4. A self-propelled trench-shoring apparatus as defined by claim 3 wherein said means for mounting each of said panel members to said side supports include a ball and socket arrangement provided at each end of each of said panel members formounting onto a track provided by said side supports, whereby each panel member of said apron will have limited pivotal movement relative to said side supports through a horizontal plane.

5. A self-propelled trench-shoring apparatus as defined by claim 2 wherein said means for mounting each of said panel members to said side supports include a ball and socket arrangement provided at each end of each of said panel members formounting onto a track provided by said side supports, whereby each panel member of said apron will have limited pivotal movement relative to said side supports through a horizontal plane.

6. A self-propelled trench-shoring apparatus as defined by claim 1 wherein said means for mounting each of said panel members to said side supports include a ball and socket arrangement provided at each end of each of said panel members formounting onto a track provided by said side supports, whereby each panel member of said apron will have limited pivotal movement relative to said side supports through a horizontal plane.

7. A self-propelled trench-shoring apparatus as defined by claim 6 including an arch support extending between the confronting wall units for cooperating with the means for removably connecting said spaced apart parallelly extending wall unitsto resist conversion there between, said arch support including means for adjusting its width so as to correspond to the width between the wall units.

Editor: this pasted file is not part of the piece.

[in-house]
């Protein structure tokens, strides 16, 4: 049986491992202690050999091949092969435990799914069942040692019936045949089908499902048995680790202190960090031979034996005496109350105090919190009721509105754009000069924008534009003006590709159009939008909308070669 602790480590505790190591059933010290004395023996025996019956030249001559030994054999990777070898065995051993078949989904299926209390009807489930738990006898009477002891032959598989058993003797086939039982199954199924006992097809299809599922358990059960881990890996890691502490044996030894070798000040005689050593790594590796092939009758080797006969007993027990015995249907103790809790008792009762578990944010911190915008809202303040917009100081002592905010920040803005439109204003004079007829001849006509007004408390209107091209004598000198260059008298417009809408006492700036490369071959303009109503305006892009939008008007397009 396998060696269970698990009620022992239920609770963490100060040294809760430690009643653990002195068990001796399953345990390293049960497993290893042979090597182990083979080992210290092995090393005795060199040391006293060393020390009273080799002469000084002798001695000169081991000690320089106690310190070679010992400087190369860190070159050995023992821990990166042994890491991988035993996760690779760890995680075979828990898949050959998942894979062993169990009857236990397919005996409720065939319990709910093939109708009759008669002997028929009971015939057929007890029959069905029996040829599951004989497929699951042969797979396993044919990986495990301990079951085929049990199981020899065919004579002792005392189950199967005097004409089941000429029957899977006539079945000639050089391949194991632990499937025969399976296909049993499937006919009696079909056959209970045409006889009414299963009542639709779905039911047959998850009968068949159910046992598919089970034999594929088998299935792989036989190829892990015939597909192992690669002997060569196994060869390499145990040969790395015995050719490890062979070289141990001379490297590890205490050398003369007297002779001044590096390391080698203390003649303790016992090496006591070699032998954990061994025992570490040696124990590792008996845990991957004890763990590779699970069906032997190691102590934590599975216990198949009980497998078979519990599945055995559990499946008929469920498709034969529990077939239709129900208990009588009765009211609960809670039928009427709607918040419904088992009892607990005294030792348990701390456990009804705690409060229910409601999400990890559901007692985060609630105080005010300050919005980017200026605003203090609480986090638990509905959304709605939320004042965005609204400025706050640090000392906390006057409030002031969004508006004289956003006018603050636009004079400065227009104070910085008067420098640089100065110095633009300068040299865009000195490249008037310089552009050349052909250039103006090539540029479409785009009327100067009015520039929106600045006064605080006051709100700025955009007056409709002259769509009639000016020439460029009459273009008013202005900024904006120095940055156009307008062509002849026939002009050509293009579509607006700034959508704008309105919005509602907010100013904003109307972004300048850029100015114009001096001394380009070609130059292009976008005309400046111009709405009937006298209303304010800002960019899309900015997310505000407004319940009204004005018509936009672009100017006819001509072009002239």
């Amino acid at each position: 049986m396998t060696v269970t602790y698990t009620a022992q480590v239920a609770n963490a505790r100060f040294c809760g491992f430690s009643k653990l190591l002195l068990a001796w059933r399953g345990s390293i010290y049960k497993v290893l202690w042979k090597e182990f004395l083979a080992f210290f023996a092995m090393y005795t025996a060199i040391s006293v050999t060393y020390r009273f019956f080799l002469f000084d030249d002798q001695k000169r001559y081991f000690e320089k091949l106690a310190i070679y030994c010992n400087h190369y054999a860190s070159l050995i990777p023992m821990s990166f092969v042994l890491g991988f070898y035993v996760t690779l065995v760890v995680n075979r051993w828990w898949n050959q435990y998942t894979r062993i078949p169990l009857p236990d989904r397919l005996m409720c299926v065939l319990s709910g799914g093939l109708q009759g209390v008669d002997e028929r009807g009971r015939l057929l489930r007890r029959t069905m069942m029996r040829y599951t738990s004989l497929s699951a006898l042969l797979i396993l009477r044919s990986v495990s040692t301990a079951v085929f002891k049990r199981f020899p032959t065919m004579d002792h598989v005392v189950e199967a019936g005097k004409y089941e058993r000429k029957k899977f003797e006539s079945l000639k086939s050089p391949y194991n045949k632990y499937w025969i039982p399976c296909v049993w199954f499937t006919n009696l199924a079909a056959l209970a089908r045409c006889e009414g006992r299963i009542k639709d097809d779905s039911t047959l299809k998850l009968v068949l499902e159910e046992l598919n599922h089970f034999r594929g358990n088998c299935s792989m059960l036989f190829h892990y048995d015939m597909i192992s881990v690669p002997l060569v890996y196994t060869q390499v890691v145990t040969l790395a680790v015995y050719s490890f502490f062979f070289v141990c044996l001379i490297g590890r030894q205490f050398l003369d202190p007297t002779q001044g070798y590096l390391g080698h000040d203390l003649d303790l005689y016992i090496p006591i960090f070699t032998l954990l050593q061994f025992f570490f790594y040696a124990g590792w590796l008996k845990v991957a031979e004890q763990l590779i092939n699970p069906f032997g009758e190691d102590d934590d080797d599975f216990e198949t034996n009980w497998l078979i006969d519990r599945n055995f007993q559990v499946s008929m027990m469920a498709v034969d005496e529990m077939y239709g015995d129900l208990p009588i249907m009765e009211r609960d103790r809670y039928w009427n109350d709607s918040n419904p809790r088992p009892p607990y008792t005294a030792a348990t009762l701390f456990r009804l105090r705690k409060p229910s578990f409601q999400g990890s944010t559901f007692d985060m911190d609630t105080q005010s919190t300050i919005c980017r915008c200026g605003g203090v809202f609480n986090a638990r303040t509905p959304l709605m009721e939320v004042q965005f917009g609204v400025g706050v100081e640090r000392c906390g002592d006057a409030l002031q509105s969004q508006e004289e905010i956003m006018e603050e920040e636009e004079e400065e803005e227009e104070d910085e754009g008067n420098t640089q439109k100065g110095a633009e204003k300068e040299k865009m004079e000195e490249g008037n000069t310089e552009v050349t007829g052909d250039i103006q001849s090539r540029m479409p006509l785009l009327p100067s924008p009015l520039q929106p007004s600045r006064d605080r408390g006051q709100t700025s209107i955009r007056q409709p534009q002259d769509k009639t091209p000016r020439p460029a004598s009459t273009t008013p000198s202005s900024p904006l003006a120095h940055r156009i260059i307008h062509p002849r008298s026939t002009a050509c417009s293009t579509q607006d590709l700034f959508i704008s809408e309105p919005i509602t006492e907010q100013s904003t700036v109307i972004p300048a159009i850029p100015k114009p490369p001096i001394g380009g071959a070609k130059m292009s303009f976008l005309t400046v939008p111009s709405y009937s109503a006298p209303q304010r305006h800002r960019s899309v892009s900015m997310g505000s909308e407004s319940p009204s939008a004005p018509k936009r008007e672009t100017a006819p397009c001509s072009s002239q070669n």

8. A self-propelled trench-shoring apparatus as defined by claim 6 including a shielding member carried on the exterior wall surfaces of certain of said wall units adjacent their vertical edge connection and being of a size to extend beyond soas to overlap the exterior wall surface of the adjacent wall unit to cover the open space there between when said certain of said wall units are moved away from said adjacent wall units so as to prevent debris from falling into said open space duringmovement of the apparatus through the trench.

9. A self-propelled trench-shoring apparatus as defined by claim 1 including an arch support extending between the confronting wall units for cooperating with the means for removably connecting said spaced apart parallelly extending wall unitsto resist conversion there between, said arch support including means for adjusting its width so as to correspond to the width between the wall units.

10. A self-propelled trench-shoring apparatus as defined by claim 9 wherein each wall unit of the apparatus is constructed from modular panel sections, and wherein the apparatus includes a back fill barrier positioned between the rear ends ofthe wall units and said hopper member, said back fill barrier being constructed from modular sections corresponding in size to said panel sections of the wall units, with said panel sections of said barrier and the panel sections of the wall unitsproviding vertical telescopic connections there between whereby said barrier may have independent vertical movement relative to the apparatus.